A Bangladesh company, Nitol-Niloy Group, has expressed desires to invest in Gambia’s banking sector, according to a story published by Dhaka Tribune.
Nitol-Niloy Group, according to the company’s website, is based in Bangladesh, with investments into trading assembling of vehicles, bus body making, after sales support, transport and aviation services, financial institutions, manufacturing industries, real estate, including building of satellite townships, property development and sports promotion.
However, Bangladesh’s central bank feared the pressure on foreign exchange reserves as Akij Group, Nitol Niloy Group and Ha-Meem Group is the lead for their interest in investing overseas.
Bangladesh Bank fears that pressure on the country’s foreign exchange reserves will increase if the government approves overseas equity investment by the local firms.
Bank and Financial Institutions Division said it is not clear whether the local firms may return home their equity investment.
Local firms’ investment proposals aboard will go to the Cabinet Committee on Economic Affairs as the Bank and Financial Institutions Division does not make the decision for approval on its own in this matter.
Bank and Financial Institutions Division has forwarded the Bangladesh Bank proposals to the cabinet committee.
The Bank Division’s proposal will be placed at a meeting of the Cabinet Committee on Economic Affairs next week as Finance Minister AMA Muhith is going to Japan this week to attend the annual meeting of the Asian Development Bank.
Akij Group has proposed to invest $20 million in Malaysia, Ha-Meem Group $10 million in Haiti and Nitol Niloy $7 million in Gambia.
Ha-Meem intends to invest in the island nation’s garment sector to prop up its shipments to the US, while Akij Group wants to buy a Malaysian company that produces fire board and hardboard. Nitol Niloy plans to invest in Gambia’s banking sector.
The proposal said the local investors are not interested in investing in the country and thus the additional liquidity stands at Tk2,77,956.29 (US$3358.99) crore in the banking sector.
But the Bangladesh needs invest 32% of GDP locally to achieve targeted economic growth.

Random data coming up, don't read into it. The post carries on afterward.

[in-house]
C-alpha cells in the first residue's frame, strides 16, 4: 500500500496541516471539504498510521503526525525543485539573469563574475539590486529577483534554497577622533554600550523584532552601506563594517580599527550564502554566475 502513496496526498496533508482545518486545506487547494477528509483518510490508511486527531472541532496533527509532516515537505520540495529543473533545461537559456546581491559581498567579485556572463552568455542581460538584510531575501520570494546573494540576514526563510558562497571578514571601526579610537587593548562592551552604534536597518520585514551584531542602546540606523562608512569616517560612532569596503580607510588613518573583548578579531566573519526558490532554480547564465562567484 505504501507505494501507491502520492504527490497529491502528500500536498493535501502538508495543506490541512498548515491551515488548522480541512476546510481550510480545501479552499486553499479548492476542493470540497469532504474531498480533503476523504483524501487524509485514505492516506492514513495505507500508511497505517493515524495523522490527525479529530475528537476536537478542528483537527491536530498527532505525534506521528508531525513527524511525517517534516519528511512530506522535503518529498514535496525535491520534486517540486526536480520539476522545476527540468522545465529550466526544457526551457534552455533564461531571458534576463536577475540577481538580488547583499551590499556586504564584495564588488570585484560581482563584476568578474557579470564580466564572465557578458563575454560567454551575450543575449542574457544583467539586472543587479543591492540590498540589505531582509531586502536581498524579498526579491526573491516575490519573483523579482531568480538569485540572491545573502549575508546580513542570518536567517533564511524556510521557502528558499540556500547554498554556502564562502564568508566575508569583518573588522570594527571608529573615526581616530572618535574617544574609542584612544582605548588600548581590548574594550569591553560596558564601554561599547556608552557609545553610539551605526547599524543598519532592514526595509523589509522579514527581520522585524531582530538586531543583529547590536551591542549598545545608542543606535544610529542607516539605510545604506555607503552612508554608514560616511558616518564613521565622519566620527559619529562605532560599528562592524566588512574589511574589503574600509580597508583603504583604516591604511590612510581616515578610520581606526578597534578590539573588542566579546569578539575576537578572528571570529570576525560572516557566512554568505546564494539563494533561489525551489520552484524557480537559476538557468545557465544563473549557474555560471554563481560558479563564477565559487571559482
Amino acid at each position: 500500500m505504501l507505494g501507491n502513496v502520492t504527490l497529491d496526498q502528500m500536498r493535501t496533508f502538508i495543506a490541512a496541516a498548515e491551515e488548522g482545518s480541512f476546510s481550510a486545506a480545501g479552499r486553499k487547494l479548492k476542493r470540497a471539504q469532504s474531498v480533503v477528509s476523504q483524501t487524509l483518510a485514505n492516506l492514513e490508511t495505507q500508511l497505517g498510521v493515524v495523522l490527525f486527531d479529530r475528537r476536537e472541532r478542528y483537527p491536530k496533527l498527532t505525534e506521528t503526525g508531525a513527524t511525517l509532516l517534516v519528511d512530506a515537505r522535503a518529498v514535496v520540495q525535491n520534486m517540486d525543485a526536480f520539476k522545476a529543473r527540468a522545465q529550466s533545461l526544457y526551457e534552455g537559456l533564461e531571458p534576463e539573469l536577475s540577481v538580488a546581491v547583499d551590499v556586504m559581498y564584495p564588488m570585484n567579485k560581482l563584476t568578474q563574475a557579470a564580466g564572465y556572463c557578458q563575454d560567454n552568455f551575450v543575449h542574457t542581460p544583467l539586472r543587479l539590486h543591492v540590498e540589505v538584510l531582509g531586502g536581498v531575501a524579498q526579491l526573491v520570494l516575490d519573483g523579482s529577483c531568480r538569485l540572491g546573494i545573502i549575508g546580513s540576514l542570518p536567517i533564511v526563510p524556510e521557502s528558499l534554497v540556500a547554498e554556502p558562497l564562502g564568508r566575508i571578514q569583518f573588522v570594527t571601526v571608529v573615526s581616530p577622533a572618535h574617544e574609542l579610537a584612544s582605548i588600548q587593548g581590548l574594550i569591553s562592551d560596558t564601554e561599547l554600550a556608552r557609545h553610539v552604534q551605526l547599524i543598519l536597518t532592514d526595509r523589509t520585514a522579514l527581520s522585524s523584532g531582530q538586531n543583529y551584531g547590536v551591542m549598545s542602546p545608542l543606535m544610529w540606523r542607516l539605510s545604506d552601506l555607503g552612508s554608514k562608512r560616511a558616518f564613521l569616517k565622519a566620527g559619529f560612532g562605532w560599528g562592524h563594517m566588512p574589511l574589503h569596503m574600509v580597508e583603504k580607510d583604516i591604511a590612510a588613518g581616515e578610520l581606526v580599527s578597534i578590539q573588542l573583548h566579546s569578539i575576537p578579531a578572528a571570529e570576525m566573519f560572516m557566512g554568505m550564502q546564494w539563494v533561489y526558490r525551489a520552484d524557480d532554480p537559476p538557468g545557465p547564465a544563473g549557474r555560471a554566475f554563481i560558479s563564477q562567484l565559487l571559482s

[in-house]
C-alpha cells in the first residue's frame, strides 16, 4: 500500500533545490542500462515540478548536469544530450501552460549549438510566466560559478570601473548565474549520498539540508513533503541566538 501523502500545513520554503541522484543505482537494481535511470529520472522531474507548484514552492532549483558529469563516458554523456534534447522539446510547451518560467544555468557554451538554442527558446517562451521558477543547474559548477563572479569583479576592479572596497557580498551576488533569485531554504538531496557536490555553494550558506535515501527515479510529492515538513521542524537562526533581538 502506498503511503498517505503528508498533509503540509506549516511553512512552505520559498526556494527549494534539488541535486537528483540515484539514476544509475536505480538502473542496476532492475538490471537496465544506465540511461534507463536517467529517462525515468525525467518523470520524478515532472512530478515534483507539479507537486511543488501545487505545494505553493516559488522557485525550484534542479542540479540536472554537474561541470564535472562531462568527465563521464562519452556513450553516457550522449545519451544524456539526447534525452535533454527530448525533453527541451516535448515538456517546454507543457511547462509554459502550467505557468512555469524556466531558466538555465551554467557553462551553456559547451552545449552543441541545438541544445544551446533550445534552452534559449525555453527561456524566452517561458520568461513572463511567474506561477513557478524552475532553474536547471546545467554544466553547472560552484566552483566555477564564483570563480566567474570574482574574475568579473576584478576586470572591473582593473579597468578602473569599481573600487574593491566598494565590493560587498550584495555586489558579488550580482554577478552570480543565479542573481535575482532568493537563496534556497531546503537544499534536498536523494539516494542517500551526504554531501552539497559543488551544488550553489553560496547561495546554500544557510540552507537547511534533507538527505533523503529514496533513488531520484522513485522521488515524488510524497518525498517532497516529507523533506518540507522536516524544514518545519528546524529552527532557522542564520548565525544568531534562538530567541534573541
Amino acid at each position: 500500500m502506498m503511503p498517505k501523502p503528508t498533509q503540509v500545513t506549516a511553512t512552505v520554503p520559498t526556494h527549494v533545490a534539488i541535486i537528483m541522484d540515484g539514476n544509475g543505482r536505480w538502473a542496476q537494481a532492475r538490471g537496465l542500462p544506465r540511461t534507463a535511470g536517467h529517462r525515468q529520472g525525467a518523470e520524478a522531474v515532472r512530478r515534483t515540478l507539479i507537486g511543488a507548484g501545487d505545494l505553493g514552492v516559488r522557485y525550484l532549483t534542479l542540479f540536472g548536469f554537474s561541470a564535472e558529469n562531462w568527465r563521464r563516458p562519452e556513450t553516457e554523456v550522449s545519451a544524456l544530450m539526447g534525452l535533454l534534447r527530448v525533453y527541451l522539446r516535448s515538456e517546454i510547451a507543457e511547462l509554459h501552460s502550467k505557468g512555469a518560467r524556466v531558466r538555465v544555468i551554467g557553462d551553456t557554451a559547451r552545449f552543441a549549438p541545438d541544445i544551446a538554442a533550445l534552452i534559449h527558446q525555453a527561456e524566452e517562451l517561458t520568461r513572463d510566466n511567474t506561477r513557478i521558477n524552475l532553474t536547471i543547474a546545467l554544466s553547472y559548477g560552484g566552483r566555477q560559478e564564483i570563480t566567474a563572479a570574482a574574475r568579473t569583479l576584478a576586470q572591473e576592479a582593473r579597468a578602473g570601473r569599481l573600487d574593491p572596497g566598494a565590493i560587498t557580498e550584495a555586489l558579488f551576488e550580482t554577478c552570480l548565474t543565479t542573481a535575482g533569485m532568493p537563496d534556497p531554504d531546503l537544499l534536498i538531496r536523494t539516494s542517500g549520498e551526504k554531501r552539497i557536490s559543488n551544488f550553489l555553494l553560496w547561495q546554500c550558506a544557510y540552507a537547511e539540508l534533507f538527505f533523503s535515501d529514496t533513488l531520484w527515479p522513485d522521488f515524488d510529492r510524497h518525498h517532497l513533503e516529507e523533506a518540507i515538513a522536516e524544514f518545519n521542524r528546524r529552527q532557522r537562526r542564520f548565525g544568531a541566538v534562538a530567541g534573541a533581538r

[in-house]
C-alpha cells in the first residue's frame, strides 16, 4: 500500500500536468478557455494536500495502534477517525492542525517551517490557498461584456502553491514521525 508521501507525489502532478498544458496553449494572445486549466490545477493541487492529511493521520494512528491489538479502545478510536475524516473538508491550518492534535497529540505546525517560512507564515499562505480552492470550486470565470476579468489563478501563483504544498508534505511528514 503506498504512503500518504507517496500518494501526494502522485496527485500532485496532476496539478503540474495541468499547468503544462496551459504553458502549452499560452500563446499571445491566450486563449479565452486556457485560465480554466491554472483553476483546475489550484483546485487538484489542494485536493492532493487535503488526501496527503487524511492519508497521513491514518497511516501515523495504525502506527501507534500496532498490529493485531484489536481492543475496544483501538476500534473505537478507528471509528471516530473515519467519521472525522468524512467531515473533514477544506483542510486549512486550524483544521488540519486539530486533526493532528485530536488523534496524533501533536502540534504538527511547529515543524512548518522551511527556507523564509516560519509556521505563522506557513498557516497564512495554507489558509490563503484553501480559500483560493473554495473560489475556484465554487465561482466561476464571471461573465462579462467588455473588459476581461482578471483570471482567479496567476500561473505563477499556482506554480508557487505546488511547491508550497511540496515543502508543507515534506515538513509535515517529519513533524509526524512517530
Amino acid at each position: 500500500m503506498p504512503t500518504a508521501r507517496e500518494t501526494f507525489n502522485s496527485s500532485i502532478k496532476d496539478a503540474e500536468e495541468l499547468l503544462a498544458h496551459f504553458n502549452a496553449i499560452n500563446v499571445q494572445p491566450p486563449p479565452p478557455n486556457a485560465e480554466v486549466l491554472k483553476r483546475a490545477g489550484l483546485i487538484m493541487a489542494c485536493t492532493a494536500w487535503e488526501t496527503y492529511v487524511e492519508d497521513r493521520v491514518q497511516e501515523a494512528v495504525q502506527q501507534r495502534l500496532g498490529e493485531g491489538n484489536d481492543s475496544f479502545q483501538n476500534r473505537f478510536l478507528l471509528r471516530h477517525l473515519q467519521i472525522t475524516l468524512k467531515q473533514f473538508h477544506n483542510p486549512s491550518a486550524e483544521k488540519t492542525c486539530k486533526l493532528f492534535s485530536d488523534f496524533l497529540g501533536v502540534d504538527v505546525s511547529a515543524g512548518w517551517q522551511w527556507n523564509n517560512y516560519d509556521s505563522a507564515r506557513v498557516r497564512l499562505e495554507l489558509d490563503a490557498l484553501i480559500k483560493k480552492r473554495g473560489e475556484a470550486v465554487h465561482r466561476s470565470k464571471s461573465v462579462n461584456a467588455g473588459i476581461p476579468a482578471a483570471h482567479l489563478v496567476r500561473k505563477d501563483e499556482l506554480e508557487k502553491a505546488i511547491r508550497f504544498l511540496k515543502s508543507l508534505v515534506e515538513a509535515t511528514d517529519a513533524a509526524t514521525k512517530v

In the proposal, Bangladesh Bank said Bangladeshis firms are capable and have the capacity to invest in foreign lands.
As funds are being spent to import fuel oil and capital machinery along with consumer products, the growth foreign exchange reserves become slow.
The deficit in the balance of payment stood at $790 million at the end of December 2016. Foreign exchange reserves now stand at around $33 billion — enough to honor at least 7-8 months’ import bills.
Bangladesh Bank hopes that there will be a new frontier of export earning if Bangladeshi businessmen invest overseas.
There is a possibility that the three firms will return home some foreign earning.
Usually, Bangladesh Bank has examined four matters including ensuring foreign exchange funds will be used in the specific foreign projects and get back foreign exchange funds.
The country will financially benefit from the local firms’ foreign investment.
Besides, the government will form a $10 billion sovereign funds from the Bangladesh Bank foreign exchange reserves which also put a pressure on foreign exchange reserves.
Dr. AB Mirza Azizul Islam, the former finance adviser to Caretaker Government, told Dhaka Tribune that Bangladesh Bank has shifted its responsibility to the cabinet committee for approval of the firms’ investment plans in aboard.
He criticized Bangladesh Bank for forwarding the proposal to government and avoid making decisions although there is a committee concerned to handle such types of matters.